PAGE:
The truth is that Ms. Chase’s perspective doesn’t hold up as consistent when more liberal issues are at stake. A defender of gay rights, she gets an A rating from the Snohomish County Elections Committee for Gays, Lesbians, Bisexuals, and Transgendered. Another pro-homosexual group lists her as one of the few Washington state representatives with an “A+” rating, rating her higher than 50% of the openly homosexual or bisexual representatives. Her views on privacy only extend to the privacy of groups represented by liberal causes and groups, apparently. It would be nice if she could represent her constituency more evenhandedly, by holding either a solid moral perspective or an unflinching respect for privacy for all. Some people would still disagree with her views, but at least they could not accuse her of hypocrisy.

Ms. Chase herself claims her bill is not an intrusion at all, because it does not advocate the actual restriction of family size, but only “education.” She “She counts that choice among the most private and intimate decisions a couple can make.” She speaks as though she is defending the rights of both sides; but it is only the promotion of negative population growth that her bill promotes. That isn’t education, but propaganda.

And it is not just a matter of sexual privacy, but of religious freedom.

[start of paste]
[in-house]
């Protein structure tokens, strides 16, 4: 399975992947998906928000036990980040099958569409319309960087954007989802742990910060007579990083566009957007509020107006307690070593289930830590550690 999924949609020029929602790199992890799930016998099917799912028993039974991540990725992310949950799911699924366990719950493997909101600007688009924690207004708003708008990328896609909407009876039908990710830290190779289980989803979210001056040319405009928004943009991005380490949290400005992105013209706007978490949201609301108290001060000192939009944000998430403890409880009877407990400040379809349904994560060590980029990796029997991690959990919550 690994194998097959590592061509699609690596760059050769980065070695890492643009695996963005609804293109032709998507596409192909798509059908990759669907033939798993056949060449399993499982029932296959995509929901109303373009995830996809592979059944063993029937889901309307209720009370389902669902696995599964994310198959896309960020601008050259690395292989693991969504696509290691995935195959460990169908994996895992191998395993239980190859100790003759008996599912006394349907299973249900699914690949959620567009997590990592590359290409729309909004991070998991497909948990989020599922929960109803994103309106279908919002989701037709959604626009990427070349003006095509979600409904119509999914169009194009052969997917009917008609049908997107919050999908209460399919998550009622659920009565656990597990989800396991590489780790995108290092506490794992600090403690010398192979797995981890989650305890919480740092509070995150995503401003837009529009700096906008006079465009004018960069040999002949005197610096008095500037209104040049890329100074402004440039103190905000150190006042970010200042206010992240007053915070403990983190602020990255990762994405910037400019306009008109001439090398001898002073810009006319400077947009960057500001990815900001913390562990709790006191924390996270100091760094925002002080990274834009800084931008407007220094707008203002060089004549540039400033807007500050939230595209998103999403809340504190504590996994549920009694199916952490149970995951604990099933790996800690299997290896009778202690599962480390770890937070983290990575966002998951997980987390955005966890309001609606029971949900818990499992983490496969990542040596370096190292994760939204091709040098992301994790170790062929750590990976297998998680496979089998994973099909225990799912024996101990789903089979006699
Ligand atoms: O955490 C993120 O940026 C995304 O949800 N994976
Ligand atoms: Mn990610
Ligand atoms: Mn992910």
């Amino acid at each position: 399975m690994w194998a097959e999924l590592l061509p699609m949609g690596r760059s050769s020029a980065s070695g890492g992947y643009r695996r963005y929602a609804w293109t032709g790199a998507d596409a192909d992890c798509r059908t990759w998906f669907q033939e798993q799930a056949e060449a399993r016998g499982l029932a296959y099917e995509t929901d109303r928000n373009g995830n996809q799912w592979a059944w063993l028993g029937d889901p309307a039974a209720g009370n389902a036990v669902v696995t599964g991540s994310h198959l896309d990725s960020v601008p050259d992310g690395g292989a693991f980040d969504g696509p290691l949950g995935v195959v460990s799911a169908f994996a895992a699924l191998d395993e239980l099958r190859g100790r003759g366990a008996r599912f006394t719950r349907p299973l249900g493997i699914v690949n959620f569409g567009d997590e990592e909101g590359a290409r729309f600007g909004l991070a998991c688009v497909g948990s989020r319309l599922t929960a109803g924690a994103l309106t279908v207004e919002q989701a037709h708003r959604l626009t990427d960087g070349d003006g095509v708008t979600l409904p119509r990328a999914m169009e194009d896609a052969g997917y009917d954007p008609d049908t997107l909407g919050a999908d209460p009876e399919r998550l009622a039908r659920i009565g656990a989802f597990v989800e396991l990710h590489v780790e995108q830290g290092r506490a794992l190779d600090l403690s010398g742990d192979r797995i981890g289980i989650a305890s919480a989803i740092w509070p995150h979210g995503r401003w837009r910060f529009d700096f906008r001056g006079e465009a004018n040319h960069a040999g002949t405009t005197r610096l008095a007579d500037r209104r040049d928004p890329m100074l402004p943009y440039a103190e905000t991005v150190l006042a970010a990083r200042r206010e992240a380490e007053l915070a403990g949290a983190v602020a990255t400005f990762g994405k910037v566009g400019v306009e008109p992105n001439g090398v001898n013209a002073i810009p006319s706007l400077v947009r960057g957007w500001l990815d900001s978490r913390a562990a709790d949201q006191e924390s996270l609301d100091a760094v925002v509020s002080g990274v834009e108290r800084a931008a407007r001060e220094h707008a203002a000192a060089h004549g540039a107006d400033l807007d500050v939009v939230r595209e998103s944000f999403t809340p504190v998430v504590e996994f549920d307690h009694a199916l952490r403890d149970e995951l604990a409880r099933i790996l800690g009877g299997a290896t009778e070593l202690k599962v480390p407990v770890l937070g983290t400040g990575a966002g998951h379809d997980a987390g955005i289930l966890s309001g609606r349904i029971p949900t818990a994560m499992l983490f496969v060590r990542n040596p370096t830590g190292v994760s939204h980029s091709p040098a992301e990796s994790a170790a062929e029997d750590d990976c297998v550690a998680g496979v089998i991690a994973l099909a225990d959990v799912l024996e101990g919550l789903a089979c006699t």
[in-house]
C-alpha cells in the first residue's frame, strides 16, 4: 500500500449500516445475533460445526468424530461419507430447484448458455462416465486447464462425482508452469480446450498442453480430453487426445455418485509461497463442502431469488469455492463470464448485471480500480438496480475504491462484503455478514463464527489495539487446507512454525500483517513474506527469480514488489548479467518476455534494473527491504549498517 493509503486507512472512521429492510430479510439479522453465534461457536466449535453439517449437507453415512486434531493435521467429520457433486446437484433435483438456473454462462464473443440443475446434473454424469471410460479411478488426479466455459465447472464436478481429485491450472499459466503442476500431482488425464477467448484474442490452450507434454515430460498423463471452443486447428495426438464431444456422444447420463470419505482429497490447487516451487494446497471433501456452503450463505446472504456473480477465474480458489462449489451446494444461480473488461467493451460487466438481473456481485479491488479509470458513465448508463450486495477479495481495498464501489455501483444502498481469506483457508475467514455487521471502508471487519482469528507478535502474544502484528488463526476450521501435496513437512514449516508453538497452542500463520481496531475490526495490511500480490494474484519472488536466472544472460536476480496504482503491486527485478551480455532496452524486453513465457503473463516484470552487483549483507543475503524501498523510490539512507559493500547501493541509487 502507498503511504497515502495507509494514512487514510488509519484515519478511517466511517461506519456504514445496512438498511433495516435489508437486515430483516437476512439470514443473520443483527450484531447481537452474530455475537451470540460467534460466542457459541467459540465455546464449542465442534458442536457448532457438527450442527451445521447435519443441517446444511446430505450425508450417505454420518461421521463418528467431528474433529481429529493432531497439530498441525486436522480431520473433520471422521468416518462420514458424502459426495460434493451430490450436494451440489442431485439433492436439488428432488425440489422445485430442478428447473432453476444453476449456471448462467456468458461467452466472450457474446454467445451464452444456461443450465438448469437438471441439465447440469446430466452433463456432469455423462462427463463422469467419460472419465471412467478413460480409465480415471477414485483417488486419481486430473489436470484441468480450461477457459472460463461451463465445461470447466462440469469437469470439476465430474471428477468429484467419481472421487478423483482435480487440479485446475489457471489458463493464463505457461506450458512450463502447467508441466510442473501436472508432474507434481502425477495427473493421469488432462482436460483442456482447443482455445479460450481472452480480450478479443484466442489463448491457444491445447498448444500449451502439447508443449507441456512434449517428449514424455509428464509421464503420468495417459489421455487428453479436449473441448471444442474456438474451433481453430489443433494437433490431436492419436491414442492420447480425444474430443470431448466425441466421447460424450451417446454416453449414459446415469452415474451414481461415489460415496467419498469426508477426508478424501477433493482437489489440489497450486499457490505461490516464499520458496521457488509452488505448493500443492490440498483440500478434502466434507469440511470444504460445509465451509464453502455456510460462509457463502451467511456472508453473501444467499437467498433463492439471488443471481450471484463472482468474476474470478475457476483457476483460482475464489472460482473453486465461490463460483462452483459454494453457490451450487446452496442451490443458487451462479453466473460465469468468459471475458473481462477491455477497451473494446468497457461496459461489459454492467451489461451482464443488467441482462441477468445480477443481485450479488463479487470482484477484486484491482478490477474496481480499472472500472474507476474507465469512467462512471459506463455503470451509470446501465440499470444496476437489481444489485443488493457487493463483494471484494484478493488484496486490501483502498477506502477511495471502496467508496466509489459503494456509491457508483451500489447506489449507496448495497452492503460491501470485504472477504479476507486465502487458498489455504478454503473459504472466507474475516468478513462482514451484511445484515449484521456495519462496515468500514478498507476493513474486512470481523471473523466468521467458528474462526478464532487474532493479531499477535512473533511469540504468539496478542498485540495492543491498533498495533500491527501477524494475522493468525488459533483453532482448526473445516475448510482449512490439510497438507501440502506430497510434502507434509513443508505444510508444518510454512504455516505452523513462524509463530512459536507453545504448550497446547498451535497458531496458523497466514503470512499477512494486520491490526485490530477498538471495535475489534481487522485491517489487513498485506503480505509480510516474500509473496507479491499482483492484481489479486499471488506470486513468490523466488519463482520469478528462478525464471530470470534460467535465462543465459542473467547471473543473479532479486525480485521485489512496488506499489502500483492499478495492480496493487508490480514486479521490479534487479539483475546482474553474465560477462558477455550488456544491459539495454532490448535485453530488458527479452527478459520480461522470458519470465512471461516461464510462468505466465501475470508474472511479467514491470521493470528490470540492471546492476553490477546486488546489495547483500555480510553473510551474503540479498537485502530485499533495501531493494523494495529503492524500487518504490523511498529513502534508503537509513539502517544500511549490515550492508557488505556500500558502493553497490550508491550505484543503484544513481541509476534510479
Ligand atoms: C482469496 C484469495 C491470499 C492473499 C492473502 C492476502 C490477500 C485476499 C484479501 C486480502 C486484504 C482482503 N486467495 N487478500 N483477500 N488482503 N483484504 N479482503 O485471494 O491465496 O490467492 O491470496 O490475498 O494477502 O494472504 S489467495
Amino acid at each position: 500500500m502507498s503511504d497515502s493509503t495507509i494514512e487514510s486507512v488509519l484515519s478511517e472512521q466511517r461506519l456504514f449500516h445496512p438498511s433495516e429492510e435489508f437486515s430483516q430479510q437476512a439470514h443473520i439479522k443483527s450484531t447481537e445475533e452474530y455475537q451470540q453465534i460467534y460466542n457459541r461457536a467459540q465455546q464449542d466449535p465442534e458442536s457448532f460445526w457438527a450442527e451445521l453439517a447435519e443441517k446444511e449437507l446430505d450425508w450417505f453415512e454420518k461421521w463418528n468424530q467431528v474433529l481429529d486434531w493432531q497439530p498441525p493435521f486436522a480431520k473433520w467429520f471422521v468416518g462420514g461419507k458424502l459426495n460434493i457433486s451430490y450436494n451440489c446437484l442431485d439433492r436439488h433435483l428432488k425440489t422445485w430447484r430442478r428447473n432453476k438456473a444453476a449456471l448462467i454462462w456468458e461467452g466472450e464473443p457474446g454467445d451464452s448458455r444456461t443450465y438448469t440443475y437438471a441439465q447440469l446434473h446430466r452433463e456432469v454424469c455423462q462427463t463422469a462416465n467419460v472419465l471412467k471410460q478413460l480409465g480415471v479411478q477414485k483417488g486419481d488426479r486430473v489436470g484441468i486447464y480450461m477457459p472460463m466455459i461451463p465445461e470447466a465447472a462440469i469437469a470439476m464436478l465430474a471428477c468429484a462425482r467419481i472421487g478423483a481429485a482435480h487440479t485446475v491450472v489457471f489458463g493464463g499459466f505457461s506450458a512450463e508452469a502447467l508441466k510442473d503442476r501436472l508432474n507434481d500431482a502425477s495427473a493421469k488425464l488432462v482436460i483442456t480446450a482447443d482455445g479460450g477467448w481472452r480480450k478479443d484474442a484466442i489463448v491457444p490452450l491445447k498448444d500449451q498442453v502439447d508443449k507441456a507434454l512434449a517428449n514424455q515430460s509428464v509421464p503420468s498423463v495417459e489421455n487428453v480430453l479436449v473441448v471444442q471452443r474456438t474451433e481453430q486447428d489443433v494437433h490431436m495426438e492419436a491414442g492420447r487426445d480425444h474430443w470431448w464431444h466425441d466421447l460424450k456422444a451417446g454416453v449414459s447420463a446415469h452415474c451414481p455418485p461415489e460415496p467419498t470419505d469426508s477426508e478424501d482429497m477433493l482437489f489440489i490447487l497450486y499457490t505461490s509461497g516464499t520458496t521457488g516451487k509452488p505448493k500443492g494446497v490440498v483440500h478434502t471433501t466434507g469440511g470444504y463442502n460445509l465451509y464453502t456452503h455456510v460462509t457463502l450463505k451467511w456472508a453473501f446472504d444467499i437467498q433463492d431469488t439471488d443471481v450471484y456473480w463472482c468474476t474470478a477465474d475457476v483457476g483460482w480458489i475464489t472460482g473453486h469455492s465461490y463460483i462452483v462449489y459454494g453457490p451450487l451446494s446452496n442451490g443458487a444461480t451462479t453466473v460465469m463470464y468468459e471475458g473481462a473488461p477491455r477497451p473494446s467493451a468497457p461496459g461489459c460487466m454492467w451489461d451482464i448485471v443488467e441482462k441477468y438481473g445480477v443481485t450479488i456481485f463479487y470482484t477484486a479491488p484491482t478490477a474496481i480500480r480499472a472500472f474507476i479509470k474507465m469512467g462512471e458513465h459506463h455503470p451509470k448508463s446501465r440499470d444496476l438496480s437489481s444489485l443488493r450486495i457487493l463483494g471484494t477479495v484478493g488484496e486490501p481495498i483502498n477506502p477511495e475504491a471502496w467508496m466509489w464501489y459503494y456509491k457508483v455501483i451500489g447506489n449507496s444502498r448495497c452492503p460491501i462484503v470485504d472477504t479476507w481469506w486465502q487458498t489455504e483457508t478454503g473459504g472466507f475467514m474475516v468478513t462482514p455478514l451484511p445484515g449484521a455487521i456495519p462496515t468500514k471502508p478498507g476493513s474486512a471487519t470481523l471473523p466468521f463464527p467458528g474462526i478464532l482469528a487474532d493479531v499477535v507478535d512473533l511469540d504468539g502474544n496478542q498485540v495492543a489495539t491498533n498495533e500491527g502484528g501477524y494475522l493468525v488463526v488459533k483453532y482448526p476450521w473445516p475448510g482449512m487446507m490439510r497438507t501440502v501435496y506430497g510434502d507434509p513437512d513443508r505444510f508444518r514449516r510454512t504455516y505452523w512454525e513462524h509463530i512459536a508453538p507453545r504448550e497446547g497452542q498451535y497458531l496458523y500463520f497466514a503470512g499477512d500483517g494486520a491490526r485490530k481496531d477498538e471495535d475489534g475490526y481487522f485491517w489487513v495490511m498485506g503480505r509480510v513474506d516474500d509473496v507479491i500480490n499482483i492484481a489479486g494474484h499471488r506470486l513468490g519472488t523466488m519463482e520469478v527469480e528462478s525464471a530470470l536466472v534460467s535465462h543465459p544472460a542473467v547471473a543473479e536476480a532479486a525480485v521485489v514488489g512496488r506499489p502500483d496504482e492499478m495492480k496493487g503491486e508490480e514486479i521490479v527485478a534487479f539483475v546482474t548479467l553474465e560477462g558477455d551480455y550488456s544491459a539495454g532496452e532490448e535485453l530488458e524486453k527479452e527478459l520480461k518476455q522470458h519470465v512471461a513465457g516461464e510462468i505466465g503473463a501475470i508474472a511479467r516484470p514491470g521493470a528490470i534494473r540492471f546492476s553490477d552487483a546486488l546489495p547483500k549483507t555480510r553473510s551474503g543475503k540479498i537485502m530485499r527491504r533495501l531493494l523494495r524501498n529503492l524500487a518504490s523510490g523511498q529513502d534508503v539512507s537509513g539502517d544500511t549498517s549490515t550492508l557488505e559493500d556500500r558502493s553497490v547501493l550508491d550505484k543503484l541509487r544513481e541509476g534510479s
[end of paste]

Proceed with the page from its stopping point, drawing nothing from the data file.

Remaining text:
When she propagandizes against large families, not only is she committing a serious act of bigotry against a number of her own constituents, she is also making a religious statement that those religions that encourage larger families are acting harmfully to society. She is, further, encouraging others to join her in an idealogical crusade against those who have either personal or religious reasons for having larger families.

Then there’s the more sinister question: how often does an idealogical crusade succeed without it eventually moving from words to action? It took China about 20 years to move from words to action, instituting a one-birth policy. And “progress” in multiple countries (particularly China and India) has shown that birth restriction, whether legally enforced or idealogically encouraged, tends to lead toward the degradation and even killing of women and girls. This is not a direction I, as a resident of Washington state, want to go.

Fortunately, neither do any other members of the Washington state House of Representatives. Unable to get a co-sponsor, the bill died for the year. I have a feeling that so will Ms. Chase’s political career.